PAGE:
Essentially, trust but verify relies on a strong defense, vetting then trusting people and systems. Zero trust is an internal strategy, focusing on hypervigilance around not only system security compliance, but access. Here at DataMotion, we abide by both.
A Service for Secret and Sensitive Information
In the United States alone, statistics reflect as many as 2,500 security breaches daily, with insider activity accounting for up to 58% of this number. (1) An internal breach has various causes, including BYOD practices, malicious activity, carelessness, or from plain, old-fashioned ignorance or human error. Additionally, 52% of employees surveyed do not feel that sharing login credentials poses a security risk to their employer. (2) Whatever the cause, a zero-trust strategy greatly reduces your organization’s chances of an access-related security lapse.
Like the Secret Service, DataMotion employs the “zero trust” approach (albeit, for us it is sans earpieces and guns—for some of our customers, it’s both). We provide a strong, multi-layered, security-and-compliance-centered strategy for your organization’s secure exchange —here are a few examples of how we apply this concept to keep your data safe:
Zero Visibility We facilitate your secure exchanges, but our team cannot view your messages, data or documents. Ever. They are seen by the sender and the intended recipient; after that, your organization’s protocols come into effect.
Limited Physical Access Only those employed by the data center may access servers running our systems. Any third parties that require access for critical functions are authorized and under contract by the data center.
Key Management The DataMotion system automatically handles encryption key management, creating a secure, easy to use system in which the encryption seeds are unique to each message and megabyte (MB) of document exchanged between users.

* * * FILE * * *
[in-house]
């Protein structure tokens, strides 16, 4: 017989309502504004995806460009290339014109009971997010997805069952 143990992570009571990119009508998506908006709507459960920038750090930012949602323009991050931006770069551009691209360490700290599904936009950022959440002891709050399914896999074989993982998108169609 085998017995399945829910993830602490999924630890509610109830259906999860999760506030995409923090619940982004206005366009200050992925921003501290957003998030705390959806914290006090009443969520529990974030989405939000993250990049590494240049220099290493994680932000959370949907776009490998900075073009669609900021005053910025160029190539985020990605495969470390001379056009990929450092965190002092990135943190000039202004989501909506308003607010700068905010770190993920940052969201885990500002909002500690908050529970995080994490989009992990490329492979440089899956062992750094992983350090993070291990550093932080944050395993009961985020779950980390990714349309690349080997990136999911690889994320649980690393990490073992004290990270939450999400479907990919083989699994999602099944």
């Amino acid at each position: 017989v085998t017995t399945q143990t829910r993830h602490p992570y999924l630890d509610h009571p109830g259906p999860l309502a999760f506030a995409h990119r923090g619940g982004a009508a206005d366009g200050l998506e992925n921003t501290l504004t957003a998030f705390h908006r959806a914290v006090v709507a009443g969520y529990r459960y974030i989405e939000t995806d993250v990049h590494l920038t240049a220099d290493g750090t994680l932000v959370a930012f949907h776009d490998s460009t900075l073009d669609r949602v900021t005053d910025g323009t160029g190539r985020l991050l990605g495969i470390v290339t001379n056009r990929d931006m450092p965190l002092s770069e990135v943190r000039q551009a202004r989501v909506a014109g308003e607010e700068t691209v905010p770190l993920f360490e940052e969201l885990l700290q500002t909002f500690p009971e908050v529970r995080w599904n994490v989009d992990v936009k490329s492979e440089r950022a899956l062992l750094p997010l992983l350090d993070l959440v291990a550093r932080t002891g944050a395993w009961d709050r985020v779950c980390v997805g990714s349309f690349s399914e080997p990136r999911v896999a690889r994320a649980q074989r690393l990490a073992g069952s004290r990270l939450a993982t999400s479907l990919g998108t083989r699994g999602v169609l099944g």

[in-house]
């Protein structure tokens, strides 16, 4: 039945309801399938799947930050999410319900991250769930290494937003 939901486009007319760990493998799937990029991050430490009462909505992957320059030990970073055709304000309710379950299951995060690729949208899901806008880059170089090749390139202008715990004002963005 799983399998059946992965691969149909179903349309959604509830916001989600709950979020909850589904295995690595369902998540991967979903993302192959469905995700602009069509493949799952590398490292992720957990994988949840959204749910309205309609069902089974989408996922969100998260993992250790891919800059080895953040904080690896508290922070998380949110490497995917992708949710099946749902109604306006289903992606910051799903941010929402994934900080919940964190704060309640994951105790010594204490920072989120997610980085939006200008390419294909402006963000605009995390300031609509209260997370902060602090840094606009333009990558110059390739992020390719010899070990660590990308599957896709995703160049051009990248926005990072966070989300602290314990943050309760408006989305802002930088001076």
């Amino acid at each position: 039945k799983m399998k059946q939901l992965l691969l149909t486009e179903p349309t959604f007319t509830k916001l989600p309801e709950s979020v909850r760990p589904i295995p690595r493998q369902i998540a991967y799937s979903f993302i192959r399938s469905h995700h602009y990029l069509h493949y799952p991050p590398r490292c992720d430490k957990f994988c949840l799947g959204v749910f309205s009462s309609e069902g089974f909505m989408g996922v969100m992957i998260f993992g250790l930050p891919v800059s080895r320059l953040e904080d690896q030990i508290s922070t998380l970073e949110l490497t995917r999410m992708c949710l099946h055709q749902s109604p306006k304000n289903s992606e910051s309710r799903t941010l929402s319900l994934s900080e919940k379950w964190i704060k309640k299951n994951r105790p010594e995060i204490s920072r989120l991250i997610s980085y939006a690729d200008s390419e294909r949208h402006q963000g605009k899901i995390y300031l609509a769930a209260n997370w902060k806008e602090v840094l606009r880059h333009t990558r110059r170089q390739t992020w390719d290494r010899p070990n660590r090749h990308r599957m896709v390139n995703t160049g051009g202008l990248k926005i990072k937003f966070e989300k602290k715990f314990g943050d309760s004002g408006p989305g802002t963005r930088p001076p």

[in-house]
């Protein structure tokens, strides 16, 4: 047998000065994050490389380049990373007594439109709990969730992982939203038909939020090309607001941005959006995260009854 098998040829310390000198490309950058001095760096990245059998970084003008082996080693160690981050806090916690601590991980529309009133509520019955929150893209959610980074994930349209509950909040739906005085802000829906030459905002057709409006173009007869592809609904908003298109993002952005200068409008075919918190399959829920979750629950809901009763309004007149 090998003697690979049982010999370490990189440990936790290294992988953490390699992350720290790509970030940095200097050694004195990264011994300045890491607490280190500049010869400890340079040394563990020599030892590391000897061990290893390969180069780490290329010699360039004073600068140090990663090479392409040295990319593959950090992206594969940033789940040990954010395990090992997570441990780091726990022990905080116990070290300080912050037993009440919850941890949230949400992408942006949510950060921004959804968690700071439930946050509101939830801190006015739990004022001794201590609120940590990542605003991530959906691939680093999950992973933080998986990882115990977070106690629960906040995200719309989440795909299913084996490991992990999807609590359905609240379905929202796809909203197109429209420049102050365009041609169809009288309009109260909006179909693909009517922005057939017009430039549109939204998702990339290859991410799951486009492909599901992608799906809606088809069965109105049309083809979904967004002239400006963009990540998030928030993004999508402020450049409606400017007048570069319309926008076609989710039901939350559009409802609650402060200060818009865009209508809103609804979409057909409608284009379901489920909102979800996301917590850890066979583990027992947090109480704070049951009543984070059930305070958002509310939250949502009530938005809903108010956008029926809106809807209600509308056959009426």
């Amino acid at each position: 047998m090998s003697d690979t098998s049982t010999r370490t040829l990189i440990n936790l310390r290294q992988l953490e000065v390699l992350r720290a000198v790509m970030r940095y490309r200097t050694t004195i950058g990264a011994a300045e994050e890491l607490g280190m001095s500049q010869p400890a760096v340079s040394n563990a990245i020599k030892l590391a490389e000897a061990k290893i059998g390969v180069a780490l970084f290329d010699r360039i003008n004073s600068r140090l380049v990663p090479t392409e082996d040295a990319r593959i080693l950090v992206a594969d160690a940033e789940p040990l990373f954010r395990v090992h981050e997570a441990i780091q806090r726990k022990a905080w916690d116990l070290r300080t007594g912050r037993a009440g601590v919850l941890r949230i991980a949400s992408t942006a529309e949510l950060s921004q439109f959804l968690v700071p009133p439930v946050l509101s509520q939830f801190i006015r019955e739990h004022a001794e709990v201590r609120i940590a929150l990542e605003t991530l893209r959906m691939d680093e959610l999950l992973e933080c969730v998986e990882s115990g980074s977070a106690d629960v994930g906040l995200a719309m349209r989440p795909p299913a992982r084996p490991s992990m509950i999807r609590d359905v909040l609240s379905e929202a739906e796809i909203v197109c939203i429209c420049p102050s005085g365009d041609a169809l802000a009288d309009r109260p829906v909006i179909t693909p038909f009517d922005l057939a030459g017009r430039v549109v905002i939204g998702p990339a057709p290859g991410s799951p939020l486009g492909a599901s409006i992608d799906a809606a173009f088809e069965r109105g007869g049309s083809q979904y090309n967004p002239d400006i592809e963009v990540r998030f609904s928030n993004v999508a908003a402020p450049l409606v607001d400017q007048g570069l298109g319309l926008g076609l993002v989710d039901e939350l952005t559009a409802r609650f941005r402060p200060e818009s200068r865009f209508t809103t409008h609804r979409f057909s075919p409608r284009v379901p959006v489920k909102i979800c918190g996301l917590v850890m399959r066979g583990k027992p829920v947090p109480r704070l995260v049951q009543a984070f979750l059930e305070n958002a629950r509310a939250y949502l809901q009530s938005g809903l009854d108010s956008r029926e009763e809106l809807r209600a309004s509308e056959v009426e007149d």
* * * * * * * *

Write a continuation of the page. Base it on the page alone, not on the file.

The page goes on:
Governed Data Access All actions are validated by the data layer before data is accessed. Application servers have no direct access to data tables, and have to ask “may I please” to interact with the encrypted data store. The type and scope of every request must be approved by the data layer, producing a “need to know” environment that greatly reduces the attack surface.
Separation of Duties Data breaches can occur when there is overlap between access to source code and production systems. At DataMotion, developers have access to the code, but not the systems, and our operations team has access to the systems, but not the code. There is no Venn diagram of access, thus greatly reducing risk.
Background Checks In addition to a series of interviews and reference checks, all DataMotion employees also undergo additional background checks when hired.
DataMotion’s zero-trust architecture is only part of protecting your organization’s data. In addition to the steps we take behind the scenes, each exchange meets your industry’s regulations and requirements, such as HIPAA, GLBA, PCI-DSS, HITECH, GDPR, PIPEDA, FINRA, FERPA, CCPA and CJIS,ensuring that your securely-sent communications are fully compliant.
While we trust no one, we are pleased to be trusted by others, with the following certifications:
- DirectTrust/EHNAC Registration Authority
- Certificate Authority, Health Information Service Provider
- ONC-HIT 2015 Edition Health IT Modular Certification
- SOC 2 clouds.
We are also, as of this writing, working on HiTrust certification.